When I was in high school contemplating who I wanted to be and what I wanted to do with my life, my mother used to say to me, “Remember, you can do anything you want.” It seemed strange at the time to hear it; of course I could do anything. I just needed to make up my mind and go. What I didn’t necessarily glean from her words was their underlying meaning. Later on, she would tell me that she was raised hearing that the only jobs really acceptable for women were teaching, nursing, being a secretary or being a mom. Whereas she wouldn’t have thought to do something other than what fit into those narrow categories, it never even occurred to me that there might be jobs I couldn’t (or shouldn’t) do just because I was a woman. And that way of thinking, the freedom to do what we want and be whom we want, is in no small part thanks to a woman named Sally Kristen Ride.
It was a one-two punch when Ride shot into orbit on June 18, 1983. Not only was she the first American woman to travel into space, at 32 years of age the Stanford University physicist was also NASA’s youngest astronaut ever, a record held to this day. She was picked out of a pool of more than 10,000 applicants, one of only 20 who were selected not for their air force or piloting qualifications, but as representatives of the scientific community — engineers, doctors and laboratory scientists charged with the task of bringing high science higher than it had ever gone before.
When she entered the program, she was one of six women training shuttle missions, but she eventually rose to the top of the class. Her bright personality and sharp wit were the traits people remember first. Her humor and good-natured esprit de corps were boons to her fellow space travelers, and her attitude toward exploration and cooperation rose above geopolitical convention. At an international Astronautical Federation conference, she was quietly invited to speak with a Russian cosmonaut — also a woman. The Americans had been advised against speaking with the Russians because Cold War tensions were still high, but the specialness of what they were doing was apparent to her, and she took the meeting.
When she finally left NASA, Sally Ride went on to become an educator and advocate for women in science. She understood the importance of getting kids involved in the STEM fields (science, technology, engineering and mathematics). She made it her personal mission to reach out to girls and young women, encouraging them to break the mold and do something extraordinary.
Despite her very public successes and fame, Sally Ride had a private side that surprised many when it came to light after she passed away of pancreatic cancer on July 23, 2012 at age 61. It wasn’t revealed until then that her lifelong friend and co-author of several science books for children, Tam O’Shaughnessy, was also her partner of 27 years.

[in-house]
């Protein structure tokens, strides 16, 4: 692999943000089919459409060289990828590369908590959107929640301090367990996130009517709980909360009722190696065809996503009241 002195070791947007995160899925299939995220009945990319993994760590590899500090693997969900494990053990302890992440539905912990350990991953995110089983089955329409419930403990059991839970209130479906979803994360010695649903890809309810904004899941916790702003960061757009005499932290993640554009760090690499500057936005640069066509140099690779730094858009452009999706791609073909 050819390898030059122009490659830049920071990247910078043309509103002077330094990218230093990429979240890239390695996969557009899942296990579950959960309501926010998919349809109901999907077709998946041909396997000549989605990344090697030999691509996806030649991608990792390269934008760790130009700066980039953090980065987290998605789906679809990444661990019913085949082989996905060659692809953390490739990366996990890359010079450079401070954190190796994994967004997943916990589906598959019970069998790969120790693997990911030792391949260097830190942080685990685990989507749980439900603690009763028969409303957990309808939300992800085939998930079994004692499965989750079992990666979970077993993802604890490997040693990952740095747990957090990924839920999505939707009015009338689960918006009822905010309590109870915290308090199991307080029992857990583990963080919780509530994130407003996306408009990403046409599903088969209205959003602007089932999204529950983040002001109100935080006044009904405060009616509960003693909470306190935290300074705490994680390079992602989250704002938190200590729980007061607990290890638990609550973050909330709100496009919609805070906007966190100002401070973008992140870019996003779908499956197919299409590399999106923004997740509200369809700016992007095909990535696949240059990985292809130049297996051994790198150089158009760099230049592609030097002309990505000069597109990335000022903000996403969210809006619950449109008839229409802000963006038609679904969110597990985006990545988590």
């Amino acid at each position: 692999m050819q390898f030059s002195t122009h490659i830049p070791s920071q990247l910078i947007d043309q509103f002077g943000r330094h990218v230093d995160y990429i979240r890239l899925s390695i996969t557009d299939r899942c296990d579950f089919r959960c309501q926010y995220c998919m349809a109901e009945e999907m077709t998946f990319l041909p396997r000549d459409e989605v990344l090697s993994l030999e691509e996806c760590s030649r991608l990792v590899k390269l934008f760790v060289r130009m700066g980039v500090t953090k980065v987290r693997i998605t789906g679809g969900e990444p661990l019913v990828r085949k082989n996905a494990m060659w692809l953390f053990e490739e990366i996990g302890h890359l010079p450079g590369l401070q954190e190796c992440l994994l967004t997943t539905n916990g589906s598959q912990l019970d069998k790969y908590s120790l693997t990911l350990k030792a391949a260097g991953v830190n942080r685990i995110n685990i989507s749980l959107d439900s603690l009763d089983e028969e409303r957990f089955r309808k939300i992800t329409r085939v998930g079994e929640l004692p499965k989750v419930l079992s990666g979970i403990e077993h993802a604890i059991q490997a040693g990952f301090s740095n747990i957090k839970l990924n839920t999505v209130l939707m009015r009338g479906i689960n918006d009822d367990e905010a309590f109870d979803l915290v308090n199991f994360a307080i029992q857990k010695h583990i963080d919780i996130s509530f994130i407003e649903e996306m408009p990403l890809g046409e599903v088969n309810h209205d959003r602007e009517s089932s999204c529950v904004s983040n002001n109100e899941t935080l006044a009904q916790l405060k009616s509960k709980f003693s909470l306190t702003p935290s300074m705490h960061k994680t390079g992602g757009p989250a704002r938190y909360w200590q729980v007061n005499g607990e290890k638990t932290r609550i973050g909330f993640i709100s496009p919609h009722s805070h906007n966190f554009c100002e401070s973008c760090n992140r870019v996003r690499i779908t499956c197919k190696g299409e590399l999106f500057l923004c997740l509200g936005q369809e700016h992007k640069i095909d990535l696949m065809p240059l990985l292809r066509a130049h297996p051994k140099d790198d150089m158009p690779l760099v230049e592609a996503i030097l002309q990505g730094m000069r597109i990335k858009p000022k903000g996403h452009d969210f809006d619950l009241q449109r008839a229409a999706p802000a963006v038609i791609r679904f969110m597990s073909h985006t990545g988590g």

While the announcement came as no surprise to those who knew her, it spun the heads of those who did not. Her personal life was no secret, but it also wasn’t something she ever wanted available to the public. Her contributions to science and her message to girls and young women were huge, and she will always be seen as one of our greatest female role models. But she avoided revealing that she was gay, thereby choosing not to be a role model for a population struggling with prejudice and discrimination.
It is tricky to address this issue. When she was working for NASA, a revelation of that nature could have affected her security clearance and ended her now famed career before it even began. But in recent years, when more and more people in the public eye were making the choice to come out and be a face for the gay community — almost to the point where the big reveal has become hardly a reveal at all — she stayed quiet. She could have shown the American people that gay people make important contributions, or, conversely, that important contributions are made by all kinds of people, and that discrimination based on something like sexual or emotional orientation could deprive the world of their many glowing achievements.
But there is also something to be said for privacy, and perhaps Ride wanted to be thought about in terms of her work, the content of her character, and the advances she has made to science and society rather than with whom she chose to spend her quieter moments.
Public disclosure undoubtedly helps many people still struggling with their identities, but privacy is becoming an increasingly rare and valuable commodity, so it’s understandable that she might have wanted to protect what little she had. The following comment by Facebook user Mark Horowitz on the Sally Ride Science page sums the issue up succinctly:
“Isn’t it unfortunate that Dr. Ride felt compelled, for whatever reasons, to keep ‘private’ her 27-year relationship with her female partner, and it was only announced posthumously? How far we have come, how much further we must travel.”
Throughout her life, Sally Ride remained true to her family, her vision, and herself — something many of us still find difficult to do. She was a pioneer and a patriot. Her influence helped underline the necessity of education and the importance of encouraging girls to reach for the stars and become the leaders of tomorrow. We should all endeavor to live lives full of meaning, and leave behind a legacy as uplifting.
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